BT saw a significant rise in its number of broadband subscribers between October and December 2016.
According to the company's latest trading statement, its broadband base grew by 83,000 throughout the quarter to reach 9.27 million.
This is higher than the 76,000 increase it saw in the previous three-month period.
BT's trading statement also revealed that more than seven million customers now take a fibre-to-the-cabinet or fibre-to-the-premises-based broadband service via their UK network.
Furthermore, the company's infrastructure subsidiary Openreach reported that the number of missed appointments has come down by half in the last year.
These developments helped BT's quarterly revenues rise from £6 million in Q3 to more than £6.1 million in Q4, although its reported profits before tax dropped slightly from £671 million to £526 million.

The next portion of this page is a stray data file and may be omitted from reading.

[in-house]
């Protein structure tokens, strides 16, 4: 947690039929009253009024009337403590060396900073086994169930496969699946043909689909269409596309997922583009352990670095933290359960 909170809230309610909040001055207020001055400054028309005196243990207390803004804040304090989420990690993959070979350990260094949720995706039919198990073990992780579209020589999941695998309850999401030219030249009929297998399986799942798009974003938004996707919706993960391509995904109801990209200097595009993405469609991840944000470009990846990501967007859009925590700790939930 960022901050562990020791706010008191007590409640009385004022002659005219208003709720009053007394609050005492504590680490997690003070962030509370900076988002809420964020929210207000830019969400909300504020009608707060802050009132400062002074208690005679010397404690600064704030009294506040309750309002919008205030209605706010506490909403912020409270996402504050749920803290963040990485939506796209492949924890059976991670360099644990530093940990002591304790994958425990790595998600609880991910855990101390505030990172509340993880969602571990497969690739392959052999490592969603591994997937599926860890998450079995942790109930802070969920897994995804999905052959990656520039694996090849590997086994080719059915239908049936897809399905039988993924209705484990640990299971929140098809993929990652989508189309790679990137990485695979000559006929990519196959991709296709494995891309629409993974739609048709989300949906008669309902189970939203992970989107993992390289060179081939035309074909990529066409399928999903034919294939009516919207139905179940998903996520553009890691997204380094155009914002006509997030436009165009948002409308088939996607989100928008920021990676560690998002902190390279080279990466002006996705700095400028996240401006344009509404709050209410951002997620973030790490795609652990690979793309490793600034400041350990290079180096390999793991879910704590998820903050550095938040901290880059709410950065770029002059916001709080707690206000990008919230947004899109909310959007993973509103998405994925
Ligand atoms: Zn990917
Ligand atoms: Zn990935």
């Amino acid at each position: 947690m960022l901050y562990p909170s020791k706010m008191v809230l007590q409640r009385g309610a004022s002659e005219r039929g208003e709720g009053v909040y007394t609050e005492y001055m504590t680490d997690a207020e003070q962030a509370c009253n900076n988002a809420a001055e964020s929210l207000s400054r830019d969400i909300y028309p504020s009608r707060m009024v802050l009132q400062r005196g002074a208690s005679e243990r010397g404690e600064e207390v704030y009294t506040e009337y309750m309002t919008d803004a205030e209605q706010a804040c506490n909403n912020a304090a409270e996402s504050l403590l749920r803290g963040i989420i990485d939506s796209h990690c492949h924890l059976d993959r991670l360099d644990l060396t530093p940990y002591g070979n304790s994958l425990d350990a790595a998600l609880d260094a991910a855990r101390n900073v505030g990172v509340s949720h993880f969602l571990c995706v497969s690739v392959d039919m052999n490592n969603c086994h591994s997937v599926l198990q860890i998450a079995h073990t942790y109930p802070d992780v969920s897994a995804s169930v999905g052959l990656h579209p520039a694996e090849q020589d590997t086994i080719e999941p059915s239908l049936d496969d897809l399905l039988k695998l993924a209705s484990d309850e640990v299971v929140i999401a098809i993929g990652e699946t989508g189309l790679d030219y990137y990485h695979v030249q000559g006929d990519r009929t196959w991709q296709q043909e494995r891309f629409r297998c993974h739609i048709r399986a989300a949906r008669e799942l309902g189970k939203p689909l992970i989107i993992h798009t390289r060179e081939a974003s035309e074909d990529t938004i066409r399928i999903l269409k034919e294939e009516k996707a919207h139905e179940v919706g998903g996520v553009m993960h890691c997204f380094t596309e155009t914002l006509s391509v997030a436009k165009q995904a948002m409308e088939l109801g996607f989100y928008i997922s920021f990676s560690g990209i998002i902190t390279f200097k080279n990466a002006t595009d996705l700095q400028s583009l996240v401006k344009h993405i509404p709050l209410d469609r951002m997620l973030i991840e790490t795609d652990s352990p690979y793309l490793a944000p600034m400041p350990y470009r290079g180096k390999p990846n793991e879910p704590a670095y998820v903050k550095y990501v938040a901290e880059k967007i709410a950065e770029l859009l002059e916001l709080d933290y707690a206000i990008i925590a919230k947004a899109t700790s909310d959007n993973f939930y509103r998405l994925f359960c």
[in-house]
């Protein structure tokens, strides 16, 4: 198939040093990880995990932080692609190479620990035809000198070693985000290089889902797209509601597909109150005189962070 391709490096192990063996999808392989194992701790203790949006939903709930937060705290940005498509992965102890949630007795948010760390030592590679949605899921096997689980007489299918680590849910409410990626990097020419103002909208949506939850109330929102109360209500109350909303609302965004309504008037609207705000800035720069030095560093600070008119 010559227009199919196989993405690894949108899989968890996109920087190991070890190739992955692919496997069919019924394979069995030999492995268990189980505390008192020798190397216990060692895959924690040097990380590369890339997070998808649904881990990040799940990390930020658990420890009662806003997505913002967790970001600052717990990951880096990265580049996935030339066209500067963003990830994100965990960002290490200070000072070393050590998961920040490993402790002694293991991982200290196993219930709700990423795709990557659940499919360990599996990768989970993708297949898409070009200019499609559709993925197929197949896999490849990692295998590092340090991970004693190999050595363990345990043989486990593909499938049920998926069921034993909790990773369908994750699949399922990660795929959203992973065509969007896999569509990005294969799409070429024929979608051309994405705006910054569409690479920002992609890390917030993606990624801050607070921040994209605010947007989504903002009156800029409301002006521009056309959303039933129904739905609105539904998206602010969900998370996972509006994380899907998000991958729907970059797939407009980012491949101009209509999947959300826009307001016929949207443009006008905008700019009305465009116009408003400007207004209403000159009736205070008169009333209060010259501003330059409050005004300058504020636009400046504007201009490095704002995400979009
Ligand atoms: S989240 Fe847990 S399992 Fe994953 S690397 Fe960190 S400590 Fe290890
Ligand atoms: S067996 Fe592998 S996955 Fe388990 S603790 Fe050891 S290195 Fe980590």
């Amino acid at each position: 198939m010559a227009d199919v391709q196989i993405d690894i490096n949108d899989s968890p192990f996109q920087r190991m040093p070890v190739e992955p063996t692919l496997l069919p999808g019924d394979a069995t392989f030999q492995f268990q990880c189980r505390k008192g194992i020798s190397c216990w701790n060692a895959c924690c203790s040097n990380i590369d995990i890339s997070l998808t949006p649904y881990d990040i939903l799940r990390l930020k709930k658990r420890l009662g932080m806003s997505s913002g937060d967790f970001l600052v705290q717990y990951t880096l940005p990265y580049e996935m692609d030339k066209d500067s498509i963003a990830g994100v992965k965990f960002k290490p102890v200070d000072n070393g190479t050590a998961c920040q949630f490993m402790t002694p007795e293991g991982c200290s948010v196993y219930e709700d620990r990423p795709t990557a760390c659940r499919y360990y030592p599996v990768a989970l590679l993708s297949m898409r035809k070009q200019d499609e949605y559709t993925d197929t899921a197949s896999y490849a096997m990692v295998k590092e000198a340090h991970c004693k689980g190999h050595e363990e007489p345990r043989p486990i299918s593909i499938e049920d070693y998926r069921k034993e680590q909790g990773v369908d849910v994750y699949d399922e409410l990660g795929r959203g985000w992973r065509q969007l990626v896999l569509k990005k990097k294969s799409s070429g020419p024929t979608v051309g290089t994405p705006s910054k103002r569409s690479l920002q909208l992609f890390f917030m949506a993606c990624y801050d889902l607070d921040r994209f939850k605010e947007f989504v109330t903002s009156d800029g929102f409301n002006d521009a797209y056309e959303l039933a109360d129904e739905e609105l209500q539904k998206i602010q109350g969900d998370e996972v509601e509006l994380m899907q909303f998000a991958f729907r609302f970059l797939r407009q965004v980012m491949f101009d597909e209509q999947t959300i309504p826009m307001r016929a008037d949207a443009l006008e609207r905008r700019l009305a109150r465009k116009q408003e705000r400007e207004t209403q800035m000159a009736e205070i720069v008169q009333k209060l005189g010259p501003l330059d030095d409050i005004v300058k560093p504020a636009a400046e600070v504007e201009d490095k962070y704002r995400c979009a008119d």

Gavin Patterson, Chief Executive of BT, commented: "We face a more challenging outlook in the UK public sector and international corporate markets, but we’ve seen record growth at EE, strong momentum in Consumer and our highest ever fibre net connections in Openreach."
He insisted that customer experience is a top priority for BT, which is why EE is now answering all of its customers' calls in the UK and Ireland, and Openreach has worked to reduce the number of missed appointments.
"We’ll continue to invest to ensure our service levels improve and that our customers see the benefit," Mr Patterson said.
He went on to stress that BT is "pushing ahead" with reforms at Openreach, particularly in areas such as governance and customer service.
Telecoms regulator Ofcom recently ordered BT to legally separate from Openreach, so it is run as a distinct and legally separate company with its own board.
Mr Patterson said BT continues to believe that an agreement can be reached with the watchdog regarding its Digital Communications Review.
"We think these changes address Ofcom’s concerns and can form the basis for a fair, proportionate and sustainable settlement," he added.